[Haskell-cafe] Hackage and Free Software
mwm at mired.org
Sun Mar 1 12:19:40 UTC 2015
On Sun, Mar 1, 2015 at 3:03 AM, fr33domlover <fr33domlover at riseup.net>
> Hello Mike,
> I think there's some confusion here. I wan't talking about GPL compatible
> licenses, but about *any* free software license!
According to Gershom's letter, it already does that. Or at least
"cabal check" does.
> It looks like Creative Commons licenses may apply too, in particular the
> version 4 ones. CC by 4 is even GPL-compatible.
> The same for EPL and CDDL! Check out this:
> Both are free sofware licenses. GPL compatibility isn't the issue here :)
That URL gets a 404 error. However, if you look at this page:
http://www.gnu.org/licenses/license-list.HTML you'll find that the EPL
and CDDL are listed as incompatible. The CC licenses are only
mentioned as non-software licenses, and not all of them are
listed. Nuts, it's even documented that the CC licenses aren't all
compatible with each other!
> > And what if I want something like the CDDL or the EPL? Those are both
> > licenses that the OSI says are popular.
> The FSF approves them as well, like I said.
Well, I found them on a free license list. Of course, some of those
include things like "We urge you not to use the CDDL" in them, which
hardly sounds like approval to me.
> > You're addressing the nits, not the core issue I tried to raise:
> > placing restrictions on what licenses (or lack thereof) are acceptable
> > will discourage people from making software available via Hackage.
> I don't think it will, because people are already making free software.
> other existing hosting services - they're *full* of free software! This
> people are making anyway. All I suggest is to make it official, providing
> guarantee so people know each `cabal install` indeed installs only free
As long as you're willing to accept any license that the author thinks
of as free, then it won't. But that's such a broad scope as to make
this change effectively negligible, even from my nit-picking
> > Or I may not care. If I build a binary that uses one package that's
> > GPL-licensed and one that uses an incompatible OSI-approved license, I
> > can distribute my source under whatever terms I want, because my
> > source doesn't include source from those packages. I can build and run
> > binaries myself with no problems, and that may be fine. But I can't
> > distribute binaries because I can't satisfy both licenses
> > simultaneously, and that may not be acceptable.
> That's true, but eventually you wouldn't want to do that. I mean, if you
> some program, you'd be happy to have it packaged for distros and make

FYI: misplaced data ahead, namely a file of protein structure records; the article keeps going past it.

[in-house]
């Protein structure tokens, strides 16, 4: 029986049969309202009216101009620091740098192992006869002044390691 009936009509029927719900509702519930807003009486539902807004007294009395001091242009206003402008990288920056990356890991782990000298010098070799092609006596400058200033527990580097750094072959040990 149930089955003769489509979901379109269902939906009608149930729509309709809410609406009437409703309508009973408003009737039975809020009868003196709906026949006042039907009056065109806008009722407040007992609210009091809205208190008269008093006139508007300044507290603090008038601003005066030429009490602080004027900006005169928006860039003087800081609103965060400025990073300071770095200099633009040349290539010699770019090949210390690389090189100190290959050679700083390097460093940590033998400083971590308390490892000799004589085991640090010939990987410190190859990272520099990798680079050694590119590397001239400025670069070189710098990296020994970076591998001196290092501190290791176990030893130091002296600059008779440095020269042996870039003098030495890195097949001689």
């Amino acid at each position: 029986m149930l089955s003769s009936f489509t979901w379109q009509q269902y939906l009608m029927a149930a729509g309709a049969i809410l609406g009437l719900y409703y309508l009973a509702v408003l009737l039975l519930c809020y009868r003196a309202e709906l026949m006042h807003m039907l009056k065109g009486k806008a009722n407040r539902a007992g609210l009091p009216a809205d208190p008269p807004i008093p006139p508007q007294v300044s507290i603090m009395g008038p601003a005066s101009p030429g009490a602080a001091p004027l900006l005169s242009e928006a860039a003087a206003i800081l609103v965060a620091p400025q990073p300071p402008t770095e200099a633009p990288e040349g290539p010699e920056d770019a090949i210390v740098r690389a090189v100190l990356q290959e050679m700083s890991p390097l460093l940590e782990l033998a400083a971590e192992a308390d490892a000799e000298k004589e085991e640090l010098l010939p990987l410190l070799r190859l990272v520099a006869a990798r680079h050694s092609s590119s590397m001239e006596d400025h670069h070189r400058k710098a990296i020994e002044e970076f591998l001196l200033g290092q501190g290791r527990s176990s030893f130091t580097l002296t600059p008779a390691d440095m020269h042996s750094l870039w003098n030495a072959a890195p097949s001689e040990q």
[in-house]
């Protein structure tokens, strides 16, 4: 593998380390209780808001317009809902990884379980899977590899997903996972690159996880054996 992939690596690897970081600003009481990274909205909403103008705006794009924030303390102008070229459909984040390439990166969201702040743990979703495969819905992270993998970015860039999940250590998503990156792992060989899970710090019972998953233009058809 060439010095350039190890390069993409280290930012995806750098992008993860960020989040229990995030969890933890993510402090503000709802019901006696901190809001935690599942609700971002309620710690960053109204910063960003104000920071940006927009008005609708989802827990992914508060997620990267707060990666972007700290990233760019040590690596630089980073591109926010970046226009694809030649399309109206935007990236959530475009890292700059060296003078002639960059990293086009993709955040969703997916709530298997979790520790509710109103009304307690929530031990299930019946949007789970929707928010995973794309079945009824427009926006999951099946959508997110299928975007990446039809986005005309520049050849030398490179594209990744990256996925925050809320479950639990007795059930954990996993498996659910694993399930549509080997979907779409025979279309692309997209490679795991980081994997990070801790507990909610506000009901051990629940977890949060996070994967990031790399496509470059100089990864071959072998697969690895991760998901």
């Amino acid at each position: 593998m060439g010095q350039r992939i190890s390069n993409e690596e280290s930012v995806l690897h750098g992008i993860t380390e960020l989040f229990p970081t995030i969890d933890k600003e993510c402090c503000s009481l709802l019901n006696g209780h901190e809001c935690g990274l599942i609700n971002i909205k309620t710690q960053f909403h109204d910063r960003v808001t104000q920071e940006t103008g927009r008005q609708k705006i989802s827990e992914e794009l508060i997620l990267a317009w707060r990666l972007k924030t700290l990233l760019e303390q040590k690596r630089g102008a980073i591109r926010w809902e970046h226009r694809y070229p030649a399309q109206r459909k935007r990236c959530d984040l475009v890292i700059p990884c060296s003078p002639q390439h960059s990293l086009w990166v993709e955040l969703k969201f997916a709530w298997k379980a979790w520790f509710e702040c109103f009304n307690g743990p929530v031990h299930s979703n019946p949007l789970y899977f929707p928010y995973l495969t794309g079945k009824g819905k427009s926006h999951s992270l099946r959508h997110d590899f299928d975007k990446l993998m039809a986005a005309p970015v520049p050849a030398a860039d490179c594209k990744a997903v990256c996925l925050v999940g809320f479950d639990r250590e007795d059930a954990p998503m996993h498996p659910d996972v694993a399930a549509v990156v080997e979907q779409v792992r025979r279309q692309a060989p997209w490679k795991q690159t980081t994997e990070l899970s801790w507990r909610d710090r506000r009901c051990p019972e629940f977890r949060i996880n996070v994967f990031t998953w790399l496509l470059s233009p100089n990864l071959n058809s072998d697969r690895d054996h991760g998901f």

> releases for people who don't want to build from source.
Sure, I may be happy to have the binaries build and packaged for all
distros. Then again, I know there are people building software using
Haskell - and hence hackage or stackage - that aren't planning on
distributing the software in any form, so don't care about this issue.
For me personally, the FreeBSD package system allows for adding things
that have to be built from source for some reason or another, and make
building them as easy as installing the binaries. I'm happy providing
FreeBSD ports, but making it possible for people building packages for
less flexible systems who actually check all the licenses involved
isn't something I'm going to spend a lot of effort on.
And you're proposed change - or possibly non-change, given what
Gershom reported - won't change that effort. All the licenses
involved are free. However, some of them aren't compatible with each
other, so the only way to fix this is to use different packages. I
suppose I could try and get some of the authors to change their
license, but that's probably even more work.
> This is essentially the question I'm asking the community: do you care
> the packages being free software, allowing legal distribution of binaries?
> Specifically, would you make a step forward and make it official, build-in
> into Hackage?
Except you can't answer the question "does it allow legal distribution
of binaries" by just looking at the license on the package. You also
have to consider the licenses on the transitive closure of the
libraries it uses, as they will be included in the binary, or at least
dynamically linked to it, and thus may be considered a derivative work
of the packages it includes. So your binary has to comply with the
terms of all those licenses, which may not be possible even if all the
licenses are approved by the OSI or on the FSF's list of free
Which is also why even the relatively minor restriction "must allow
free redistribution of binaries" isn't one I'd be happy with. Sure, it
probably won't affect most people. But it equally won't help most
people who want to distribute binaries, because it only removes a
minor source of barriers to doing so.
Unless, of course, by "must allow free redistribution of binaries",
you mean "doesn't place any restrictions whatsoever on the
distribution of binaries", which would eliminate the not only many of
the CC licenses, but also the GPL and some of the BSD licenses.
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